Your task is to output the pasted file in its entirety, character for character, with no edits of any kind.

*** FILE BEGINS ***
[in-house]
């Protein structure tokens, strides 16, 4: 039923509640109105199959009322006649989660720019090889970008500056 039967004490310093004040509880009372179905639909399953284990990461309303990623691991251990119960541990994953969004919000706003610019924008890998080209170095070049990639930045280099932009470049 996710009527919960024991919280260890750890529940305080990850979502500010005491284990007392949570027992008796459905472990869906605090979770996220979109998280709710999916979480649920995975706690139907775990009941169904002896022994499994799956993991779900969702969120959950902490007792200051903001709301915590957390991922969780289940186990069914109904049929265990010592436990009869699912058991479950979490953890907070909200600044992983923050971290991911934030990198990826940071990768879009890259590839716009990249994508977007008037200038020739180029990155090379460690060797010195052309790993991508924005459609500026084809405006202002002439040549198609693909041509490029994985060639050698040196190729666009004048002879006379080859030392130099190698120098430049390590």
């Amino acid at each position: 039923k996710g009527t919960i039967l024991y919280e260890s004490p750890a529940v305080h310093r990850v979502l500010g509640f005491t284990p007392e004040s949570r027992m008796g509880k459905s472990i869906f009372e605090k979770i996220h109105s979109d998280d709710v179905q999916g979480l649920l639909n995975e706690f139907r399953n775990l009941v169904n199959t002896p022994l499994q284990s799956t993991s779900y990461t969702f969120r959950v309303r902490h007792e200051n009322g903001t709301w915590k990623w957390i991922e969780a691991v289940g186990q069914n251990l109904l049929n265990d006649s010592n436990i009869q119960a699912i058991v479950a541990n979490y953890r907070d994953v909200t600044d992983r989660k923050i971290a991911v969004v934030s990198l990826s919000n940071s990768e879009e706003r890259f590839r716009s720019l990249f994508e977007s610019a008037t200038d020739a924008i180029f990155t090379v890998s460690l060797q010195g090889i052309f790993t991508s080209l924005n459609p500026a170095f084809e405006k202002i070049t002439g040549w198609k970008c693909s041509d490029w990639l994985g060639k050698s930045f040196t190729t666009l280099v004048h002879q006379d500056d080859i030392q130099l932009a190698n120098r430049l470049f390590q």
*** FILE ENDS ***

[in-house]
């Protein structure tokens, strides 16, 4: 039923509640109105199959009322006649989660720019090889970008500056 039967004490310093004040509880009372179905639909399953284990990461309303990623691991251990119960541990994953969004919000706003610019924008890998080209170095070049990639930045280099932009470049 996710009527919960024991919280260890750890529940305080990850979502500010005491284990007392949570027992008796459905472990869906605090979770996220979109998280709710999916979480649920995975706690139907775990009941169904002896022994499994799956993991779900969702969120959950902490007792200051903001709301915590957390991922969780289940186990069914109904049929265990010592436990009869699912058991479950979490953890907070909200600044992983923050971290991911934030990198990826940071990768879009890259590839716009990249994508977007008037200038020739180029990155090379460690060797010195052309790993991508924005459609500026084809405006202002002439040549198609693909041509490029994985060639050698040196190729666009004048002879006379080859030392130099190698120098430049390590």
């Amino acid at each position: 039923k996710g009527t919960i039967l024991y919280e260890s004490p750890a529940v305080h310093r990850v979502l500010g509640f005491t284990p007392e004040s949570r027992m008796g509880k459905s472990i869906f009372e605090k979770i996220h109105s979109d998280d709710v179905q999916g979480l649920l639909n995975e706690f139907r399953n775990l009941v169904n199959t002896p022994l499994q284990s799956t993991s779900y990461t969702f969120r959950v309303r902490h007792e200051n009322g903001t709301w915590k990623w957390i991922e969780a691991v289940g186990q069914n251990l109904l049929n265990d006649s010592n436990i009869q119960a699912i058991v479950a541990n979490y953890r907070d994953v909200t600044d992983r989660k923050i971290a991911v969004v934030s990198l990826s919000n940071s990768e879009e706003r890259f590839r716009s720019l990249f994508e977007s610019a008037t200038d020739a924008i180029f990155t090379v890998s460690l060797q010195g090889i052309f790993t991508s080209l924005n459609p500026a170095f084809e405006k202002i070049t002439g040549w198609k970008c693909s041509d490029w990639l994985g060639k050698s930045f040196t190729t666009l280099v004048h002879q006379d500056d080859i030392q130099l932009a190698n120098r430049l470049f390590q």